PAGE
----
of its employees legally authorized workers.

NOVARTIS PHARMACEUTICALS: Opening Arguments in Gender Bias Suit
Vesselin Mitev at the New York Law Journal reports that the trial
of a $200 million gender discrimination class action suit against
Swiss-owned drug maker Novartis Pharmaceuticals began last week
with the defense saying the company "makes no claim that we are
perfect" but denying that it underpaid women or intentionally
promoted them less frequently than men.

"This isn't a company with a glass ceiling," defense attorney
Richard Schnadig told the jury of six women and four men in the
closely watched case.

The 5,600-plaintiff class in Velez v. Novartis, 04-cv-9194,
claims that Novartis actively discriminated against women by
discouraging pregnancies and ignoring complaints of sexual
harassment, in violation of Title VII of the Civil Rights Act.

In opening arguments, plaintiffs' counsel Katherine Kimpel said
that the company fostered a culture that "ignores and undermines
legitimate concerns and complaints," including failing to
discipline a manager who used derogatory names for women, asked
female sales representatives to sit in his lap, and showed them
pornographic images.

The suit also alleges that only 30 percent of the company's
district managers were women.

While Schnadig did not dispute that more men than women became
managers at the company, he said the 14,000-member sales force
was evenly split and the disparity among male and female
supervisors was "hardly surprising."

The "predominantly male" group of managers was a result of women
coming into the profession at a "slower rate" combined with the
length of time it took to rise through the ranks to become a
manager, Schnadig said.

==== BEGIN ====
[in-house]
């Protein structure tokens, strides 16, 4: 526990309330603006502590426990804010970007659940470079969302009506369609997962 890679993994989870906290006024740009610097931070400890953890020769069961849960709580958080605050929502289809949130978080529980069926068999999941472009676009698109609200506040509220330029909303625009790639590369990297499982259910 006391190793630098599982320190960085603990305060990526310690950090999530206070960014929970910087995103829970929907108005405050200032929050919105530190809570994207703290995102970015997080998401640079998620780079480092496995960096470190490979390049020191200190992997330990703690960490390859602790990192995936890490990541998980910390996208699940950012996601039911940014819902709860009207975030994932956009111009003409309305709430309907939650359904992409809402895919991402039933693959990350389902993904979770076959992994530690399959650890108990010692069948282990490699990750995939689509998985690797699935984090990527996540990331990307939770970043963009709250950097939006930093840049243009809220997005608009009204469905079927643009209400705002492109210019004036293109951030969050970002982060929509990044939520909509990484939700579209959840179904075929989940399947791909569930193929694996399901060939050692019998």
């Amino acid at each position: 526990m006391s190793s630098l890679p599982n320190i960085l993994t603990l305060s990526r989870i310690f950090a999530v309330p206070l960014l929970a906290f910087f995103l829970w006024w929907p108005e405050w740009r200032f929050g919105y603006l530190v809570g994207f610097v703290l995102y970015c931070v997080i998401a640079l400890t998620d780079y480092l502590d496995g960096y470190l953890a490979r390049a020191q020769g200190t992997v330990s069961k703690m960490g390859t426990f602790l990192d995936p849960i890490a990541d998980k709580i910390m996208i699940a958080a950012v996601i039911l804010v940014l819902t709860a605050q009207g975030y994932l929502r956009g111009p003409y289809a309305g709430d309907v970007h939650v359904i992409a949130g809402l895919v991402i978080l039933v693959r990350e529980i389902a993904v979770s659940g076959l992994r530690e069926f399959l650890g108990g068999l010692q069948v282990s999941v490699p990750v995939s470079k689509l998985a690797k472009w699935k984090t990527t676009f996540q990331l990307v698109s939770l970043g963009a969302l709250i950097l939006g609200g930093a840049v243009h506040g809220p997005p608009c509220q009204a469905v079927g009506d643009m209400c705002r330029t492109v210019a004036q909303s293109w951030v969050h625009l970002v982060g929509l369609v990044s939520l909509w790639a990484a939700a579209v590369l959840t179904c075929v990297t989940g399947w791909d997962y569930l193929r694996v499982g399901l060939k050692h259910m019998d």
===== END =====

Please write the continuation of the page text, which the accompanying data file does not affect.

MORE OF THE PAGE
He also noted that the rigorous training required to become a
district manager, including a three-month course at the company's
East Hanover, N.J., headquarters, discouraged women from signing

The process was "extremely disruptive" for women who were the
"principal maternal force in the home" and now had to deal with
additional administrative responsibilities, Schnadig said.

To combat the dwindling number of women in supervisory positions,
the company implemented a "Women in Leadership" mentoring program
consisting of successful female district managers, regional
directors and vice presidents who would help "convince reluctant
potential managers" to give the job a chance, Schnadig said.

Progress was being made, he urged, although "not overnight."

Kimpel characterized the mentoring program as something that
looked good on paper but lacked any real substance, calling it a
"PR campaign."

In reality, she said, the company made it difficult for women to
become managers as supervisors who evaluated potential candidates
had almost unlimited power to rate them "subjectively" rather
than on "objective performance."

She pointed to an internal recommendation by a consultant that
the company train its managers and supervisors across the board
to "foster consistencies" in evaluations and oversight protocols
as evidence that Novartis was warned of its discriminatory
practices but "never fixed the problems."

Kimpel told the jury that it would hear testimony from plaintiffs
who had been denied promotion because they became pregnant or
took the full amount of maternity leave to which they were

One plaintiff was urged to have an abortion while another was
asked if she could give the company "two child-free years," said
Kimpel, of Sanford Wittels & Heisler in Washington, D.C.

Schnadig took issue with the sincerity of some of the plaintiffs'
claims, pointing out that one plaintiff, Holly Waters, was fired
for falsifying that she had made a sales call to a doctor, a
serious offense.

Finally, he said, some of the plaintiffs did not file any
complaints with human resources during or after their time with
Novartis, effectively giving the company "no opportunity to
rectify what was wrong."

Schnadig, of Vedder Price in Chicago, said the company did follow
through on complaints it knew about, citing the firing of the
manager who invited employees to sit in his lap and had a
penchant for dirty jokes.

The manager was the "poster boy for bad behavior and he got
fired," Schnadig said, urging jurors to keep in mind that "some
bad experiences" did not represent the company, which like every
company "has a few jerks."

Former Novartis sales representative Bernice Dezelan, one of the
14 plaintiffs who are expected to testify in the five-week trial,
told the jury she was struggling to play catch-up from the first
day she met her all-male team at a Philadelphia diner.